The traditional approach to cybersecurity is to assume trust and then take steps to manage what isn’t trusted. But as the concept of an industrial Internet of Things (IIoT) gains momentum, one of the primary challenges facing businesses is safeguarding connections between information technology (IT) and operational technology (OT).
With this in mind, a US company has developed an innovative system that improves IT security by securing OT endpoints. Working in a way that that is completely opposite to the way that traditional cybersecurity works, the system assumes that there is zero trust, and uses a physical and virtual appliance to enable only communications that are whitelisted.
The company, Tempered Networks, prides itself on taking “a different approach,” and last year this approach was recognized in the form of two prestigious awards for entrepreneurship and innovation. One was Frost & Sullivan’s 2014 North American Entrepreneurial Company of the Year award, and the other, SC Magazine’s 2014 Security Innovator award.
The company provides built-for-purpose, military-grade security appliances that are designed to “cloak” the network’s critical infrastructure using cryptographic identities to hide communications between trusted devices. Ultimately this enables all types of businesses to take advantage of machine-to-machine (M2M) and IIoT connectivity that is secure and efficient, and it reduces operating costs significantly to boot.
The appliance Tempered Networks has designed is an HIPswitch that is positioned right in front of the computer or any other IP-connected device. Since there are multiple computers in every business, all the HIPswitches are managed via a central HIPswitch conductor. Then administrators within the company are able to configure private overlay networks between the server and various items of equipment (the OT devices), so that only specific data is visible. If there is no “peer HIPswitch identity,” communications from any other part of the network will be ignored, because it is assumed to be “untrusted.” This, in turn, will protect the device from infection by any malicious form of traffic.
IoT expert, Zeus Kerravala applauds the new technology and its very different approach.
Kerravala has been addressing some of the challenges businesses today face with the IoT in talks he’s been presenting at IT Roadmap events.
Founder and principal analyst at ZK Research, which identifies short term trends that demand tactical shifts that fit long-term strategies, Kerravala calls the IoT the “next technology mega-trend” that all sized businesses must be aware of. One of the greatest challenges, he says, is bringing IT and OT together, especially since many IT people are not familiar with OT, which is responsible for all the various technologies businesses need to operate and generate revenue, from trucks to medical equipment.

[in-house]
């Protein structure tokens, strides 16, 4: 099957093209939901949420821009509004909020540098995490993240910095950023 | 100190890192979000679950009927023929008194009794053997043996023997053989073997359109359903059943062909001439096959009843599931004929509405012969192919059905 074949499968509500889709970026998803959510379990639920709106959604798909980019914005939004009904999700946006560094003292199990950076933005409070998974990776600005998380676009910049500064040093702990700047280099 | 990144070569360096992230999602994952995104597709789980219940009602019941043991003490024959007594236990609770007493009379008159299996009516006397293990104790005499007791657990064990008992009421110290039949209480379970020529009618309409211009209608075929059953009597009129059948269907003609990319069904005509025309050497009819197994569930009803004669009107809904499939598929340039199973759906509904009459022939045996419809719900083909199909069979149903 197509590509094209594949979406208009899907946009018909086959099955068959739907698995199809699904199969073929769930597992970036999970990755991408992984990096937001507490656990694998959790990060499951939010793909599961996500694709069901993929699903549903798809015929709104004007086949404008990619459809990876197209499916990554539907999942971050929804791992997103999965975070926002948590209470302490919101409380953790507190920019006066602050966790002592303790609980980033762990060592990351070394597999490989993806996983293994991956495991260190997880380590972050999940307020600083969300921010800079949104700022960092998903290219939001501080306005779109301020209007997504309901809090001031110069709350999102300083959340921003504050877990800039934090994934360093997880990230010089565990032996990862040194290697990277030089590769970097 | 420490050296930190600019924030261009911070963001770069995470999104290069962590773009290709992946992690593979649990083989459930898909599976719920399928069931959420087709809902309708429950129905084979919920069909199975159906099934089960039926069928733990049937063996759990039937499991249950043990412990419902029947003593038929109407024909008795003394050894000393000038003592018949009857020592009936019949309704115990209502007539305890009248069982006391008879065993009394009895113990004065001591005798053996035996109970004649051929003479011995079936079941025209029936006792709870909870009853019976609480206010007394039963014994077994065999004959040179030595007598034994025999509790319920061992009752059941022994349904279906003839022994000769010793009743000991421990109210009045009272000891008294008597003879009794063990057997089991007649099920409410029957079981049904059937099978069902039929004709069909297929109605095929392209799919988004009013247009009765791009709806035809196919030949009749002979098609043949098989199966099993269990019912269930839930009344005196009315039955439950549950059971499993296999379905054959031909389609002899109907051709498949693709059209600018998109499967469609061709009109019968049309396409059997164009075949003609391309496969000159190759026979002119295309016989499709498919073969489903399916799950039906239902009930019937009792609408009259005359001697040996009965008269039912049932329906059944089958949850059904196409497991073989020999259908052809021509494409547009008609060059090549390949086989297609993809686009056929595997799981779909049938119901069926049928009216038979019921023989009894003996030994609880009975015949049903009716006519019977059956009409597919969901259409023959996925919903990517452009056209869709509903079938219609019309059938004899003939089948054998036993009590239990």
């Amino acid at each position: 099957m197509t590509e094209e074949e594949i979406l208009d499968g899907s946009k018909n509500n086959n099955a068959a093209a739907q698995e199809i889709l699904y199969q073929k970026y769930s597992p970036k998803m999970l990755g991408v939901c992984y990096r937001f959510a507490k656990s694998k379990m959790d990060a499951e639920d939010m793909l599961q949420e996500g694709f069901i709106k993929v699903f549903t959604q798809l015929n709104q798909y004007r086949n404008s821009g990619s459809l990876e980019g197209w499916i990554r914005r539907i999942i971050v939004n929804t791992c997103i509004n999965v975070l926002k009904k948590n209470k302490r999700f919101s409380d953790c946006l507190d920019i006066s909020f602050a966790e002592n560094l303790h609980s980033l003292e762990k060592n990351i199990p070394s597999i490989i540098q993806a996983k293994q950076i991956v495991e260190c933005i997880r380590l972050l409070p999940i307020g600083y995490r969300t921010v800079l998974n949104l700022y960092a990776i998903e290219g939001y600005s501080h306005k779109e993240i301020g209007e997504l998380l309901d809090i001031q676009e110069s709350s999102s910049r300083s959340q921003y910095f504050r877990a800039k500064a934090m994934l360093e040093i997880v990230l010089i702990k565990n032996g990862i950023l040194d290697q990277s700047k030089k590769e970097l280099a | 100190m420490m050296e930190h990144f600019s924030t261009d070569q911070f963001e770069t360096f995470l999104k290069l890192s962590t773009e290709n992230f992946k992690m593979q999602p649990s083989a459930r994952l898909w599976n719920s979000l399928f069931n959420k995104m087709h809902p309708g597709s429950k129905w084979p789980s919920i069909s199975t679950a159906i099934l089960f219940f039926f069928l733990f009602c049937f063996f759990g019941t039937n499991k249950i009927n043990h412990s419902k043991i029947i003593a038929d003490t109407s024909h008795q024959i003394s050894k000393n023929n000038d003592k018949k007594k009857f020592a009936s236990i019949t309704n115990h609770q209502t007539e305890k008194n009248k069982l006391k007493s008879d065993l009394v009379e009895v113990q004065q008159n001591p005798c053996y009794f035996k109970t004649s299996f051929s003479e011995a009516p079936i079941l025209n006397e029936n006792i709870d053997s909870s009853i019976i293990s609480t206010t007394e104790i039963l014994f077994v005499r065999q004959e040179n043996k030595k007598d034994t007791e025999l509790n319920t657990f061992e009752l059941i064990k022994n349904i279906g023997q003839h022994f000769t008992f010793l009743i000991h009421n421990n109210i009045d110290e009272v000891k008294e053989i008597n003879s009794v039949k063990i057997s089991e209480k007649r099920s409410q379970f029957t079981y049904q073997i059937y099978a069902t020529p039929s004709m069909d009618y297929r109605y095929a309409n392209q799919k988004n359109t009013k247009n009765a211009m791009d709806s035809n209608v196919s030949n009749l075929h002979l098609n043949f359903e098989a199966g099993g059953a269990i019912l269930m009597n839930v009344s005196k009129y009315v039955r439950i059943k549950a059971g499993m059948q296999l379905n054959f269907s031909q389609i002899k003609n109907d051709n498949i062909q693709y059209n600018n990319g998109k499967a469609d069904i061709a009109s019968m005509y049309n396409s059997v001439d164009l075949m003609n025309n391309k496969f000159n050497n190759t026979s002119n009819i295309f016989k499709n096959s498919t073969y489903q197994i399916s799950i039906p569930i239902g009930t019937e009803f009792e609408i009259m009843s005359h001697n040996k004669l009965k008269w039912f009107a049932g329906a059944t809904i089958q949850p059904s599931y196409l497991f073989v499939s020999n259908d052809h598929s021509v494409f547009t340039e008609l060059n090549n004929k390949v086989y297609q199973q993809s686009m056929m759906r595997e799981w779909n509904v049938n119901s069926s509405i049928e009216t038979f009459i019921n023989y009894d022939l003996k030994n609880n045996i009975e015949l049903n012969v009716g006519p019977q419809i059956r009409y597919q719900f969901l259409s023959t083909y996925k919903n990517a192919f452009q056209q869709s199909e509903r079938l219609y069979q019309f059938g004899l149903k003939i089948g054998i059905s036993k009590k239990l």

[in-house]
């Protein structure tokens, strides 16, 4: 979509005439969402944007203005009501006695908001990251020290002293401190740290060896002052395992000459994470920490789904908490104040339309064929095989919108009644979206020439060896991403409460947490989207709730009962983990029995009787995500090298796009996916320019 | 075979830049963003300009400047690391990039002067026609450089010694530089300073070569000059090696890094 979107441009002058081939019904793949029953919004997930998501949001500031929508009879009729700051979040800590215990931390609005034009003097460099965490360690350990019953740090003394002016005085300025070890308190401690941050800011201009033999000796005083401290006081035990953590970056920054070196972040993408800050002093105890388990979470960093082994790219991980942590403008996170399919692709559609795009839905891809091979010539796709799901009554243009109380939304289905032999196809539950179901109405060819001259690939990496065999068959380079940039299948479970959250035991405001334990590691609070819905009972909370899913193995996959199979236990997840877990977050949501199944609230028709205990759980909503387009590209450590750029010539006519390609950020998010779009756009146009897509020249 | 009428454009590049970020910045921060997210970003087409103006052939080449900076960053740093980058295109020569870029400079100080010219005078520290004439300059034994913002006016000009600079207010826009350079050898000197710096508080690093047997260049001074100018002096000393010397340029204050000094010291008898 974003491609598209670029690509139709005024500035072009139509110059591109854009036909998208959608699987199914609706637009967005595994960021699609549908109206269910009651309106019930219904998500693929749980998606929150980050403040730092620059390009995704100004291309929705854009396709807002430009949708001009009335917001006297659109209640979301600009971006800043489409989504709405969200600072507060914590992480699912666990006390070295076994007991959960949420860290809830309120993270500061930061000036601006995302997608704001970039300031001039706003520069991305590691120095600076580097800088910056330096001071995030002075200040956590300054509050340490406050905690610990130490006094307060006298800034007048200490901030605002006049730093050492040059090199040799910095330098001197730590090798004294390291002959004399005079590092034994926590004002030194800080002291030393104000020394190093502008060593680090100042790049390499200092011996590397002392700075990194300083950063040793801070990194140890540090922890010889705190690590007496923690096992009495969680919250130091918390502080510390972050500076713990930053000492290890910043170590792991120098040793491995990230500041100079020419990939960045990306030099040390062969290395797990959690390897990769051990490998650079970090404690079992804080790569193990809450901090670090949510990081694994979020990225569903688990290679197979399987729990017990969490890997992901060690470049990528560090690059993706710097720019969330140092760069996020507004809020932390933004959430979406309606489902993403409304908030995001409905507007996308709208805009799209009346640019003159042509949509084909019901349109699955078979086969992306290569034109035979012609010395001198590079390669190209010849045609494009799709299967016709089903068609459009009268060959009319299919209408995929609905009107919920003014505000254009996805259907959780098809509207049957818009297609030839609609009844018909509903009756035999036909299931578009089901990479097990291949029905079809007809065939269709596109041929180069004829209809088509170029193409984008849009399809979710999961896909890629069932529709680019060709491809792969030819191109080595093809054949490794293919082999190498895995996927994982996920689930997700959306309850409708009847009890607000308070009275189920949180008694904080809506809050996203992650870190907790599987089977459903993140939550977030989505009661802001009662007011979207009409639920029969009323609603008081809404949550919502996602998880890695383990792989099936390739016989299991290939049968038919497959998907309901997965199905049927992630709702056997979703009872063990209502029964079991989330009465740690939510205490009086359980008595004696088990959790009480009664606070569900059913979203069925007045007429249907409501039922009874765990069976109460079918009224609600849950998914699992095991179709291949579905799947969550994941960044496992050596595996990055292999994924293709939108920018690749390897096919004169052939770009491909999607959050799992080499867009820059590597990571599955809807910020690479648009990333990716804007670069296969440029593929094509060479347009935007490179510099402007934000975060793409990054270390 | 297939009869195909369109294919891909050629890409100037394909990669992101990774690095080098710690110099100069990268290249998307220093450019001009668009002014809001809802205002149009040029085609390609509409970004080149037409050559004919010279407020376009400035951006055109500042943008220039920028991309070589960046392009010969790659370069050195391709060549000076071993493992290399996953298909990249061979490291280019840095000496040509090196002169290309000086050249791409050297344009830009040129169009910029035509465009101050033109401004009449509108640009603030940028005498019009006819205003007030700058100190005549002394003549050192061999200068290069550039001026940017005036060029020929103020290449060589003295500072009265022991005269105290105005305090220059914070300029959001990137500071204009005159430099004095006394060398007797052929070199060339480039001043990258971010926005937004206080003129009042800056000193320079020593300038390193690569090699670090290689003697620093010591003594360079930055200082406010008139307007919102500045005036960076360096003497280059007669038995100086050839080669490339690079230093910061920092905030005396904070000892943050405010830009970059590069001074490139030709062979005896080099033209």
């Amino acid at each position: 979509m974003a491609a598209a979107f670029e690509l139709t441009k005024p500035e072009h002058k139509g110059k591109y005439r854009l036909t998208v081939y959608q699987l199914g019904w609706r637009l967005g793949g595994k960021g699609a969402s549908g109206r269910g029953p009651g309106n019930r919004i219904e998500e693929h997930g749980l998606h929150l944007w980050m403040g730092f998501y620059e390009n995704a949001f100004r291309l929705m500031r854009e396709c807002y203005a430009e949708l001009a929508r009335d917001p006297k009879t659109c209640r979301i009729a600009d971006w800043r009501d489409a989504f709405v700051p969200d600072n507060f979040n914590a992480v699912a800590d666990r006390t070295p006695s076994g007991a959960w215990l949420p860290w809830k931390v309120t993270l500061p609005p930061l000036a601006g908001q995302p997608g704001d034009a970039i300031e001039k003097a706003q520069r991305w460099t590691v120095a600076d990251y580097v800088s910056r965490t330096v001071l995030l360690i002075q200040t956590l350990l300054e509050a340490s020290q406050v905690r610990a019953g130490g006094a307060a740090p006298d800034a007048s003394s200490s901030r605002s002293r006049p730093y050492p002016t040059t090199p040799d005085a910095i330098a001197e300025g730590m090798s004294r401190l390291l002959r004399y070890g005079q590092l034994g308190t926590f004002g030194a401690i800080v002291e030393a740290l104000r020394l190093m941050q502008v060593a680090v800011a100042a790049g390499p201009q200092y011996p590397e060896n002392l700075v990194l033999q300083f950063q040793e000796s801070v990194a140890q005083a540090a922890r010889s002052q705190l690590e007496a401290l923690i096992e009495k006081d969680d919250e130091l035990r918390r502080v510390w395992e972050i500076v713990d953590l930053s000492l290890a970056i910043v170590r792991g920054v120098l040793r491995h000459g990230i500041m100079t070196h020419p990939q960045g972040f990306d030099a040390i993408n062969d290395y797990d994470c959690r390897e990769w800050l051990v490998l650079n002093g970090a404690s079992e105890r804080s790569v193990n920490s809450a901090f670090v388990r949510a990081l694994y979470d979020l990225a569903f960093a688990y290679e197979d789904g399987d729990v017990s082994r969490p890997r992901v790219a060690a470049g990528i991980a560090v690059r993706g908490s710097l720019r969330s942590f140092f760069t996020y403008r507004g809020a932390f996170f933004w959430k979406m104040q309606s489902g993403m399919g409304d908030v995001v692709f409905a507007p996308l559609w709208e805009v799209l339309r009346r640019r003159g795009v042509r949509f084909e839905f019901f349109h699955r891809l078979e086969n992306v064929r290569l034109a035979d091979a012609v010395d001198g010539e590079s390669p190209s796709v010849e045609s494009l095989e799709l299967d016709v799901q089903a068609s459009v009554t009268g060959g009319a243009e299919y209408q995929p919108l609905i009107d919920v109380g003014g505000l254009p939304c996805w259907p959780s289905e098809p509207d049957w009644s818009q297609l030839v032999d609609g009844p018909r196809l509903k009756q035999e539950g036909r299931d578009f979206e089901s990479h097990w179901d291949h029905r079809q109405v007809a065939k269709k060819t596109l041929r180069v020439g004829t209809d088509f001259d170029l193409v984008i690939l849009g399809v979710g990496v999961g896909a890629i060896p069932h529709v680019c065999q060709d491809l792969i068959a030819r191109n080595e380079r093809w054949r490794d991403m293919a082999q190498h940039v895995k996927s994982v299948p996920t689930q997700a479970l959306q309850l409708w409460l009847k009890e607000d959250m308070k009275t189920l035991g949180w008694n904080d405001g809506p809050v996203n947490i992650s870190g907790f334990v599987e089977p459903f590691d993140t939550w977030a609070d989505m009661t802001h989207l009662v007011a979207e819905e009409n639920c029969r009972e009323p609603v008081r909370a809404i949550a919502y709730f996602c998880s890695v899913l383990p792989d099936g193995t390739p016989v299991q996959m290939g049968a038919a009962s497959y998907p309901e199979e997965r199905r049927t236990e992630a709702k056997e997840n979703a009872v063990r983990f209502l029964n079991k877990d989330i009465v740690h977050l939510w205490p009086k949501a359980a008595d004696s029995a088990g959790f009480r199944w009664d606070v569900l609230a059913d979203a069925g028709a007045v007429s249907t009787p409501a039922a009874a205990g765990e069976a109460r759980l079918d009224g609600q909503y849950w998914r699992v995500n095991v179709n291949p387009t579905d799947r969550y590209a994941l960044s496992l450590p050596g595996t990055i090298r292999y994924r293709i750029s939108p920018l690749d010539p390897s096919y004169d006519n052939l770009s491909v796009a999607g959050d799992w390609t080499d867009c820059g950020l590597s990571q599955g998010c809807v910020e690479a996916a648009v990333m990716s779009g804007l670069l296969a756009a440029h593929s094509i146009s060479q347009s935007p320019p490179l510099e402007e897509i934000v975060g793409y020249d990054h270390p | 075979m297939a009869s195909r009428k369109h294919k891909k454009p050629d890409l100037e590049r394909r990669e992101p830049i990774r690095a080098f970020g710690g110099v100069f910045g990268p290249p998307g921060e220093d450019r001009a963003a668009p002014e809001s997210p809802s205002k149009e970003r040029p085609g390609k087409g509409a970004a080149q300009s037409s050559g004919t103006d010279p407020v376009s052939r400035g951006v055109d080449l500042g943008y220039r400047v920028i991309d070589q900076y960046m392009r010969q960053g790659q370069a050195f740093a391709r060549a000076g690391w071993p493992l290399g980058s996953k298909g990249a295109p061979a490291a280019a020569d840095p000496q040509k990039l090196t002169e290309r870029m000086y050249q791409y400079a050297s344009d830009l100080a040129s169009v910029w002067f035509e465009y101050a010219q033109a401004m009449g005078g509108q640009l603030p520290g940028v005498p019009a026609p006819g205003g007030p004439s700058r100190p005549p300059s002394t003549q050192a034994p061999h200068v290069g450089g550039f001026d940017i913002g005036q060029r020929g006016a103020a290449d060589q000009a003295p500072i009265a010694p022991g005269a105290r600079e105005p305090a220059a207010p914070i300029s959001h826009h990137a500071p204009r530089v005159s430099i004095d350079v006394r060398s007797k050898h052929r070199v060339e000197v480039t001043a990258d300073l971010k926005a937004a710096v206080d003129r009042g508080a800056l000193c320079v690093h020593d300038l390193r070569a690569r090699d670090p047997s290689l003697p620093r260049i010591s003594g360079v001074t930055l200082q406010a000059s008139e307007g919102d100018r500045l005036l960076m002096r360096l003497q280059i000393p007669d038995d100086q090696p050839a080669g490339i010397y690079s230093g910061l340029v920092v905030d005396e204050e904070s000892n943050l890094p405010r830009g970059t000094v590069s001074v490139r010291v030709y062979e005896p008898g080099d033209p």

Even though IT and OT are separate, “In an IoT world, everything gets connected to a common network,” he points out in a recent article. Further, IoT brings them together quickly, “as the data these devices generate provides valuable insight into the revenue-generating components of the enterprise.”
Even though OT devices may exist on networks right now, a major challenge is securing OT devices that are mostly closed, not located in a secure data center, and don’t have the level of instrumentation required to manage and secure themselves. While IT operates are already battling to secure corporate networks, now they have to add OT to the network and maintain the same, or preferably and even higher level of security, he says. It sounds impossible, but, as he points out, Tempered Networks has addressed this very problem.
IT Roadmap New York
Kerravala is in the lineup of speakers who will be sharing information and views in New York on July 29. His topic, Connecting the Future: Trends in the Internet of Things, will explore the huge potential the IoT has in terms of creating new business opportunities as well as new streams of revenue. Convinced like many others that the IoT can change the way we live, learn and work more radically than others realize, he will present some of the latest trends relating to the IoT together with real world examples that show how it adds value to enterprises. Since this is done, in part, by connecting devices that weren’t traditionally connected, the challenges themselves offer opportunities to innovative, entrepreneurial businesses like Tempered Networks.